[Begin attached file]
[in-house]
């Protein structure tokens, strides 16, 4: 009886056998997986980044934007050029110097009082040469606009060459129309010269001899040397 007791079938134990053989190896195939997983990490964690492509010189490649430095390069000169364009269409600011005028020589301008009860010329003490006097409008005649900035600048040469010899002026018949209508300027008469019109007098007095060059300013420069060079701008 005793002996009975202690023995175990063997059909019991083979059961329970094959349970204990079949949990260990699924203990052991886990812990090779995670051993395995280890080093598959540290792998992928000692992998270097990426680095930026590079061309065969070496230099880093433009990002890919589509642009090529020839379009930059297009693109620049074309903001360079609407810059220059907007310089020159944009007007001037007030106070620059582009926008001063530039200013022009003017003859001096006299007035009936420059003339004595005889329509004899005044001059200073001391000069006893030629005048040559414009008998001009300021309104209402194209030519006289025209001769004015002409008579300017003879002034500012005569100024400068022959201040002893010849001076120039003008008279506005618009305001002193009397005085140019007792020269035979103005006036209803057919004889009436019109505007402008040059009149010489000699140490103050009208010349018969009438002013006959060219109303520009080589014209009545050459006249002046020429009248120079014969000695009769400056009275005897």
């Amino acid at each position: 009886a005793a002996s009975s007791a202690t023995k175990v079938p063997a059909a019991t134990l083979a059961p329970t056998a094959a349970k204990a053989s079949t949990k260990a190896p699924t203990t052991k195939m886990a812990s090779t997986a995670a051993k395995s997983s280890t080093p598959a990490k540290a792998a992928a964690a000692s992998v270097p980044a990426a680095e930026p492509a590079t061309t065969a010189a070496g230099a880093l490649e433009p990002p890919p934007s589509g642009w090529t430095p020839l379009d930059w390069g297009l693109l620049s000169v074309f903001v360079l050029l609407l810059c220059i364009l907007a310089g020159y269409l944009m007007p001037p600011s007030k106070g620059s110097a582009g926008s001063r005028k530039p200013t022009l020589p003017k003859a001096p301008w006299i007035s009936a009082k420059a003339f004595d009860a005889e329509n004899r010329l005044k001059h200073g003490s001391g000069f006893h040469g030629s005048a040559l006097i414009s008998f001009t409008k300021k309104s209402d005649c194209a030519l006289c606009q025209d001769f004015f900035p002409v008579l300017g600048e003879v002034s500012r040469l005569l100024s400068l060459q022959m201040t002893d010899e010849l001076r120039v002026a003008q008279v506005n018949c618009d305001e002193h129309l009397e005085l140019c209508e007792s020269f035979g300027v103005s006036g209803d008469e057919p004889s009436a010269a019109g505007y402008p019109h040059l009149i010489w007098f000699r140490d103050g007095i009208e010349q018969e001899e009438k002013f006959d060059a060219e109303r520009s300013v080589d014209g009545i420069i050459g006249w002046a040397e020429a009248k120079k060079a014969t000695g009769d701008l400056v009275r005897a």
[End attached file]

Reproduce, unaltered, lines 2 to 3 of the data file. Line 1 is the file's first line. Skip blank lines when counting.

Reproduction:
């Protein structure tokens, strides 16, 4: 009886056998997986980044934007050029110097009082040469606009060459129309010269001899040397 007791079938134990053989190896195939997983990490964690492509010189490649430095390069000169364009269409600011005028020589301008009860010329003490006097409008005649900035600048040469010899002026018949209508300027008469019109007098007095060059300013420069060079701008 005793002996009975202690023995175990063997059909019991083979059961329970094959349970204990079949949990260990699924203990052991886990812990090779995670051993395995280890080093598959540290792998992928000692992998270097990426680095930026590079061309065969070496230099880093433009990002890919589509642009090529020839379009930059297009693109620049074309903001360079609407810059220059907007310089020159944009007007001037007030106070620059582009926008001063530039200013022009003017003859001096006299007035009936420059003339004595005889329509004899005044001059200073001391000069006893030629005048040559414009008998001009300021309104209402194209030519006289025209001769004015002409008579300017003879002034500012005569100024400068022959201040002893010849001076120039003008008279506005618009305001002193009397005085140019007792020269035979103005006036209803057919004889009436019109505007402008040059009149010489000699140490103050009208010349018969009438002013006959060219109303520009080589014209009545050459006249002046020429009248120079014969000695009769400056009275005897």
């Amino acid at each position: 009886a005793a002996s009975s007791a202690t023995k175990v079938p063997a059909a019991t134990l083979a059961p329970t056998a094959a349970k204990a053989s079949t949990k260990a190896p699924t203990t052991k195939m886990a812990s090779t997986a995670a051993k395995s997983s280890t080093p598959a990490k540290a792998a992928a964690a000692s992998v270097p980044a990426a680095e930026p492509a590079t061309t065969a010189a070496g230099a880093l490649e433009p990002p890919p934007s589509g642009w090529t430095p020839l379009d930059w390069g297009l693109l620049s000169v074309f903001v360079l050029l609407l810059c220059i364009l907007a310089g020159y269409l944009m007007p001037p600011s007030k106070g620059s110097a582009g926008s001063r005028k530039p200013t022009l020589p003017k003859a001096p301008w006299i007035s009936a009082k420059a003339f004595d009860a005889e329509n004899r010329l005044k001059h200073g003490s001391g000069f006893h040469g030629s005048a040559l006097i414009s008998f001009t409008k300021k309104s209402d005649c194209a030519l006289c606009q025209d001769f004015f900035p002409v008579l300017g600048e003879v002034s500012r040469l005569l100024s400068l060459q022959m201040t002893d010899e010849l001076r120039v002026a003008q008279v506005n018949c618009d305001e002193h129309l009397e005085l140019c209508e007792s020269f035979g300027v103005s006036g209803d008469e057919p004889s009436a010269a019109g505007y402008p019109h040059l009149i010489w007098f000699r140490d103050g007095i009208e010349q018969e001899e009438k002013f006959d060059a060219e109303r520009s300013v080589d014209g009545i420069i050459g006249w002046a040397e020429a009248k120079k060079a014969t000695g009769d701008l400056v009275r005897a």